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.404 Jeffery
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L/R: .30-06 Springfield, .375 H&H, .404 Jeffrey, .505 Gibbs
Type Rifle
Place of origin England
Production history
Designer Jeffery of England
Designed 1909
Variants .404 Rimless Nitro Express, 10.75 × 73 mm
Specifications
Case type Rimless, bottleneck
Bullet diameter .423 in (Bad rounding hereScript error mm)
Neck diameter .452 in (Bad rounding hereScript error mm)
Shoulder diameter .530 in (Bad rounding hereScript error mm)
Base diameter .545 in (Bad rounding hereScript error mm)
Rim diameter .543 in (Bad rounding hereScript error mm)
Rim thickness .05 in (Bad rounding hereScript error mm)
Case length 2.875 in (Bad rounding hereScript error mm)
Primer type Large rifle magnum
Ballistic performance
Bullet weight/type Velocity Energy
400 gr (Bad rounding hereScript error g) RN2,125 ft/s (Bad rounding hereScript error m/s)4,020 ft·lbf (Bad rounding hereScript error J)
Source(s): Norma Reloading Manual, Edition No. 1[1]

The .404 Jeffery is a large caliber, rimless cartridge[2] designed for large, dangerous game, such as the big five (elephant, rhino, cape buffalo, lion and leopard) of Africa. Other names for this cartridge include .404 Jeffery Rimless, .404 Rimless Nitro Express, and 10.75 × 73 mm. It was created by Jeffery of England based on their desire to duplicate performance of the .450/400 (3¼") cartridge.[3] There are two basically similar sets of dimensions for this case, depending on the manufacturer.[4] The .404 Jeffery as originally loaded fired a .423" diameter bullet of either 300 gr (Bad rounding hereScript error g) with a muzzle velocity of 2,600 ft/s (Bad rounding hereScript error m/s) and muzzle energy of 4,500 foot-pounds force (Bad rounding hereScript error N·m) or 400 gr (Bad rounding hereScript error g) with a muzzle velocity of 2,125 ft/s (Bad rounding hereScript error m/s) and 4,020 foot-pounds force (Bad rounding hereScript error N·m) of energy.[5] It is very effective on large game and is favored by many hunters of dangerous game. Performance and recoil are similar to other African dangerous game cartridges.The .404 Jeffery was popular with hunters and game wardens in Africa because it gave good performance with a manageable level of recoil. By way of comparison, the .416 Rigby and .416 Remington Magnum both fire a 400 grain .416 " bullet at 2,400 feet per second (Bad rounding hereScript error m/s) with a muzzle energy of approximately 5,000 foot-pounds force (Bad rounding hereScript error N·m), which handily exceeds the ballistic performance of the .404 Jeffery but at the price of greater recoil and in the case of the .416 Rigby, rifles that are significantly more expensive.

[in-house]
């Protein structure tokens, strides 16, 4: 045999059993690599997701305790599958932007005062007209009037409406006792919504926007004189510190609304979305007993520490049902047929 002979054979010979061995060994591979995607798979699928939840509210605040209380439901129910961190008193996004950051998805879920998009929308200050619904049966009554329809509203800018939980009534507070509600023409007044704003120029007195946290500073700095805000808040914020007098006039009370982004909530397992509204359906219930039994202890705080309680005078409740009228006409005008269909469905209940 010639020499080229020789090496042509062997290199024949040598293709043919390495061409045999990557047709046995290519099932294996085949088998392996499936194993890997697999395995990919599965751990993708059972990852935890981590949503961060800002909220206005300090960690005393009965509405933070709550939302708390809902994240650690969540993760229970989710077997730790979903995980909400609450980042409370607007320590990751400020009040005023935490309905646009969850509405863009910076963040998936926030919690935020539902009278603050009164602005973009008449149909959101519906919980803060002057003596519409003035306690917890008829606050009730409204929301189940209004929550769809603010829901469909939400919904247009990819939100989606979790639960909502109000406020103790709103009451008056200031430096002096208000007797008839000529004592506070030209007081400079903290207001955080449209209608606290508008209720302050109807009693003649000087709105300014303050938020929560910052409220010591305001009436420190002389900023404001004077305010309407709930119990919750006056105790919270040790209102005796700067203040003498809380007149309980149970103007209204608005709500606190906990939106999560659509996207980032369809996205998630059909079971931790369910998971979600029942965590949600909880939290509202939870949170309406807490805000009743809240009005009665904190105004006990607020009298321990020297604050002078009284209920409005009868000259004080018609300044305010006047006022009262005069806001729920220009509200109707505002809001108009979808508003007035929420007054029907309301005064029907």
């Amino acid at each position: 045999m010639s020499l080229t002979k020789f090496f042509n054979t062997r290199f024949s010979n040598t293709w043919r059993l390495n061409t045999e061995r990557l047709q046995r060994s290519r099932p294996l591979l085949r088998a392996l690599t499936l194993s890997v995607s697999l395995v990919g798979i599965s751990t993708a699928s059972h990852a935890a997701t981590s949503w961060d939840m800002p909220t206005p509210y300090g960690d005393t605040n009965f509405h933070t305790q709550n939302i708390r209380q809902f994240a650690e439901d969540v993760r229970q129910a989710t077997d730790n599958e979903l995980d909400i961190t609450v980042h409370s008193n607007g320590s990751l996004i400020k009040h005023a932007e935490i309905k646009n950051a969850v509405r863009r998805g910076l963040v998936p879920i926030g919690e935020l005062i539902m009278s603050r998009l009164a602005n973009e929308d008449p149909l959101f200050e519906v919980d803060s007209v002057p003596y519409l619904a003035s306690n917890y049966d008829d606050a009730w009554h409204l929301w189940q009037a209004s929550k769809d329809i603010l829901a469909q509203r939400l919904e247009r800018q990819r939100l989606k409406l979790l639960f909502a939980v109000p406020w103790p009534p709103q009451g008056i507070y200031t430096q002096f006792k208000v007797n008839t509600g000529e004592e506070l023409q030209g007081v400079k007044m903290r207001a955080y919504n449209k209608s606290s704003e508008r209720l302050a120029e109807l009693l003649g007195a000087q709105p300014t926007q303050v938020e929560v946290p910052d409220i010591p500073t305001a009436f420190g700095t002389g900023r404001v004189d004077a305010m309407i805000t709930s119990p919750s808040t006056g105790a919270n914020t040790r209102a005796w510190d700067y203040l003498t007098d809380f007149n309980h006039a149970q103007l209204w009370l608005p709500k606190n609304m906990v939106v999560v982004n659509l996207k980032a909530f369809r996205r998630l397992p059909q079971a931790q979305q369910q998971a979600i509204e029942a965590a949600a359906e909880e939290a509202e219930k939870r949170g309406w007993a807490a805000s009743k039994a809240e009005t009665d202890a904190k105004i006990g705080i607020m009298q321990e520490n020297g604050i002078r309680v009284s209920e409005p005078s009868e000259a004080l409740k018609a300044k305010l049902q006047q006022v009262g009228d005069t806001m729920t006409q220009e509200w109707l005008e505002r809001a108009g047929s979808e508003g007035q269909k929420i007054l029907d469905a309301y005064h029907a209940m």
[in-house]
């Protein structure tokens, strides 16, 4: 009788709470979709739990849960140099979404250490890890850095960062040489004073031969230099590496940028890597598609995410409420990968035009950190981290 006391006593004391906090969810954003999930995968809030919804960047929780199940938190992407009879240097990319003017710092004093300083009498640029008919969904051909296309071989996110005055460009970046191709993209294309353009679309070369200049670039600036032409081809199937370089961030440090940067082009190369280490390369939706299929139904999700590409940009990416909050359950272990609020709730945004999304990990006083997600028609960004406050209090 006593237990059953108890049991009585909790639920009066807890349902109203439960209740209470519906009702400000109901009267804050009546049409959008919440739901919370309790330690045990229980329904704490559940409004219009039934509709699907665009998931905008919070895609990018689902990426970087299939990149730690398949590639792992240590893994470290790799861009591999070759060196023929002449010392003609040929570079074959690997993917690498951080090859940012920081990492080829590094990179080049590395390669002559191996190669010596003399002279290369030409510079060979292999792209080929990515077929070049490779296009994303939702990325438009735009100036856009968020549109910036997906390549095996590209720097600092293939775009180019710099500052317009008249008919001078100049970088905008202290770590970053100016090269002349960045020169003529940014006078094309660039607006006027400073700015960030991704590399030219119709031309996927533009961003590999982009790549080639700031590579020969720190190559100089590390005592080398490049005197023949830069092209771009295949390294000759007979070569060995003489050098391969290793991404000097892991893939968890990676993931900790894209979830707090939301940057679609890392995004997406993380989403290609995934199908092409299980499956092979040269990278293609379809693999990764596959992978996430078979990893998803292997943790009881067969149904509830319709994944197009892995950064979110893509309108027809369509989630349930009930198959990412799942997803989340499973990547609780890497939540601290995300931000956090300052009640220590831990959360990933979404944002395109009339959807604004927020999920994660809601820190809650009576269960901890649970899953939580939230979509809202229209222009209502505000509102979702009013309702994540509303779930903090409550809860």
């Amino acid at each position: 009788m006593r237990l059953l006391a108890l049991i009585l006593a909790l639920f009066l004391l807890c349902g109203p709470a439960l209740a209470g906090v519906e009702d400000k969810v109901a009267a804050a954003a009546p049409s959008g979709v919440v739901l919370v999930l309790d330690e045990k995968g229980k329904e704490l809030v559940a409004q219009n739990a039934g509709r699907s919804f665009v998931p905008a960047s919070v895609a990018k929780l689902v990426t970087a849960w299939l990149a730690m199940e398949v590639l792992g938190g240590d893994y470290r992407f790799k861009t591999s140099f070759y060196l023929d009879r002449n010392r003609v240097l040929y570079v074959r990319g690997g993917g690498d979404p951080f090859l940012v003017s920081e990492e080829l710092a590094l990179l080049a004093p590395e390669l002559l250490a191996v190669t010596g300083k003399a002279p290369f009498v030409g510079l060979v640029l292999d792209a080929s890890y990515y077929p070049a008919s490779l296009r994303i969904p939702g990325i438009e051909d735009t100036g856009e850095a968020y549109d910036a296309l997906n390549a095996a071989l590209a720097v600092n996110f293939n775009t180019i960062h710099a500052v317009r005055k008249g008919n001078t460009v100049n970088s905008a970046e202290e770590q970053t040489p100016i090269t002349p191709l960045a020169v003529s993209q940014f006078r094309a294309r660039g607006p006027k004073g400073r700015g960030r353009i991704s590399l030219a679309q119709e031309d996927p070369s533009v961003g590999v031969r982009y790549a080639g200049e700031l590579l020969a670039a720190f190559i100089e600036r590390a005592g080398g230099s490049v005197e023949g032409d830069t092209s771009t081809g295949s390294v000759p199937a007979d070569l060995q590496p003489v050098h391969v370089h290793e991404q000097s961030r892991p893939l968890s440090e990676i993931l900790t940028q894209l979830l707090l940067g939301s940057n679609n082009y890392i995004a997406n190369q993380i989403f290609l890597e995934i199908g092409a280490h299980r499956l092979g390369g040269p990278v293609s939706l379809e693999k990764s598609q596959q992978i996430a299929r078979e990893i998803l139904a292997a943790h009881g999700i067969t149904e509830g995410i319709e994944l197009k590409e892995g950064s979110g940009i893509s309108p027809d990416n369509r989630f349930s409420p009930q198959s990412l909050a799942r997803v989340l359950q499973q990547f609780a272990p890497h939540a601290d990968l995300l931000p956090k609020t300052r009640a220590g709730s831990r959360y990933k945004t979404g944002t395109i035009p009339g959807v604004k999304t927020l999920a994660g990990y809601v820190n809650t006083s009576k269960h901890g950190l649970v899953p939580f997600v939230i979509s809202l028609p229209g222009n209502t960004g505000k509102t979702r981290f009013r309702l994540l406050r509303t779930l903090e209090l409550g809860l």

HistoryEdit

Originally the .404 Jeffery was very popular with hunters in Africa and saw significant use in both British and German colonies. As the British Empire began to shrink, many of the popular British big-bore cartridges also dwindled in popularity, and the .404 Jeffery was one of them. By the 1960s it had all but disappeared from common firearm usage.[6] This condition was mostly the result of the closing of the British Ammunition giant Kynoch, which was the primary manufacturer of the .404 Jeffery and many other British cartridges. The introduction of the .458 Winchester Magnum in 1956 in the Winchester Model 70 bolt action rifle provided an affordable alternative to the big Nitro Express rifles and cartridges and helped to hasten the demise of the .404 Jeffery. Winchester also started a marketing campaign at about this time called "Winchester in Africa" with much success. Renewed interest in heavy game rifles and political stability in Africa has led to a resurgence in African hunting and the rifles suited for it. Kynoch Ammunition has reopened as Kynamco Limited Kynoch Ammunition. Hornady and Norma of Sweden are also offering .404 Jeffery ammunition.

Commercial and wildcat childrenEdit

In recent times, the .404 case has seen a resurgence in use by wildcatters. This case has no belt, unlike many other magnum cartridges, which can be desirable for handloading because of possible problems with case head separation with repeated reloading of belted magnum cartridges. The rimless design also contributes to smooth feeding from the box magazine of bolt action rifles.

Some common commercial children of the .404 Jeffery case are the Remington Ultra Magnum (RUM) cartridge family, as well as the Winchester Short Magnum (WSM) cartridge family, which in turned spawned the Remington Short Action Ultra Magnum (RSAUM) cartridges and the Winchester Super Short Magnum (WSSM) families. Both the Winchester and Remington cartridges have also spawned many current wildcats.

The .375 Dakota by Dakota Arms and the .400 Tembo by Velocity USA, are cartridges based on a .404 Jeffery case.

See alsoEdit

ReferencesEdit

  1. Axelsson, Kenneth; Holmquist, Stewe; Larsson, Christer; Nordstrom, Johan (2004). Norma Reloading Manual Edition No.1. Set Communication AB. pg. 401
  2. Big Bore Rifles and Cartridges (1991). Wolfe Publishing Co.:Prescott, Arizona. pg. 235 ISBN 1-879356-00-7
  3. The .404 Jeffery by Chuck Hawks
  4. Script error
  5. Taylor, John (Reprint edition 1977). African Rifles and Cartridges. The Gun Room Press:Highland Park, New Jersey. pg. 107 ISBN 0-88227-013-3
  6. The .404 Jeffery by Chuck Hawks (subscription required)
  • Barnes, Frank, Cartridges of the World 4th Edition, p. 329

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